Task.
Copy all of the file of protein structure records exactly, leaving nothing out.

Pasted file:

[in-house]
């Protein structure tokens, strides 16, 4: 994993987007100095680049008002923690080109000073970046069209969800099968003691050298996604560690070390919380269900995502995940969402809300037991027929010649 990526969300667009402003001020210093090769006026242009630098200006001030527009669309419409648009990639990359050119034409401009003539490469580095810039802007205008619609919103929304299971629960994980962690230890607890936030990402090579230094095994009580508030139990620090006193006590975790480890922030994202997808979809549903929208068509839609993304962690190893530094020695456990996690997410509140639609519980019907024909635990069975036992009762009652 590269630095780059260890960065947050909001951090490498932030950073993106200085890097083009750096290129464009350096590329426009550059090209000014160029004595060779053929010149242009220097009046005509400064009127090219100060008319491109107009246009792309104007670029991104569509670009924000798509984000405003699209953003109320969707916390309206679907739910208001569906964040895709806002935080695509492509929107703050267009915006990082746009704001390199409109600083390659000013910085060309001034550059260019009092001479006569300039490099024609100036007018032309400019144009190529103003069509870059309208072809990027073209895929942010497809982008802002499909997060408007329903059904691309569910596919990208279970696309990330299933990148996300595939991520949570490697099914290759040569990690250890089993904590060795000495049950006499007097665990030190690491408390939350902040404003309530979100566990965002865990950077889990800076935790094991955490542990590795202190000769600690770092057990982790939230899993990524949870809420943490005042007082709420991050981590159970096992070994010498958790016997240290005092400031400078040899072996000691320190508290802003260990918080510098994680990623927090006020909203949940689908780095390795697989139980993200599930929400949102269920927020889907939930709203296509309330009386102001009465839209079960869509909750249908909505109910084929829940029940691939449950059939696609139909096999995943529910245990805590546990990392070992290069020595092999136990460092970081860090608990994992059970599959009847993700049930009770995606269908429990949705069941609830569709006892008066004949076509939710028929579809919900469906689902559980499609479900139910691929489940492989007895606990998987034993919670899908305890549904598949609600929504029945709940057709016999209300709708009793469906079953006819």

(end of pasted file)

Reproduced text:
[in-house]
């Protein structure tokens, strides 16, 4: 994993987007100095680049008002923690080109000073970046069209969800099968003691050298996604560690070390919380269900995502995940969402809300037991027929010649 990526969300667009402003001020210093090769006026242009630098200006001030527009669309419409648009990639990359050119034409401009003539490469580095810039802007205008619609919103929304299971629960994980962690230890607890936030990402090579230094095994009580508030139990620090006193006590975790480890922030994202997808979809549903929208068509839609993304962690190893530094020695456990996690997410509140639609519980019907024909635990069975036992009762009652 590269630095780059260890960065947050909001951090490498932030950073993106200085890097083009750096290129464009350096590329426009550059090209000014160029004595060779053929010149242009220097009046005509400064009127090219100060008319491109107009246009792309104007670029991104569509670009924000798509984000405003699209953003109320969707916390309206679907739910208001569906964040895709806002935080695509492509929107703050267009915006990082746009704001390199409109600083390659000013910085060309001034550059260019009092001479006569300039490099024609100036007018032309400019144009190529103003069509870059309208072809990027073209895929942010497809982008802002499909997060408007329903059904691309569910596919990208279970696309990330299933990148996300595939991520949570490697099914290759040569990690250890089993904590060795000495049950006499007097665990030190690491408390939350902040404003309530979100566990965002865990950077889990800076935790094991955490542990590795202190000769600690770092057990982790939230899993990524949870809420943490005042007082709420991050981590159970096992070994010498958790016997240290005092400031400078040899072996000691320190508290802003260990918080510098994680990623927090006020909203949940689908780095390795697989139980993200599930929400949102269920927020889907939930709203296509309330009386102001009465839209079960869509909750249908909505109910084929829940029940691939449950059939696609139909096999995943529910245990805590546990990392070992290069020595092999136990460092970081860090608990994992059970599959009847993700049930009770995606269908429990949705069941609830569709006892008066004949076509939710028929579809919900469906689902559980499609479900139910691929489940492989007895606990998987034993919670899908305890549904598949609600929504029945709940057709016999209300709708009793469906079953006819």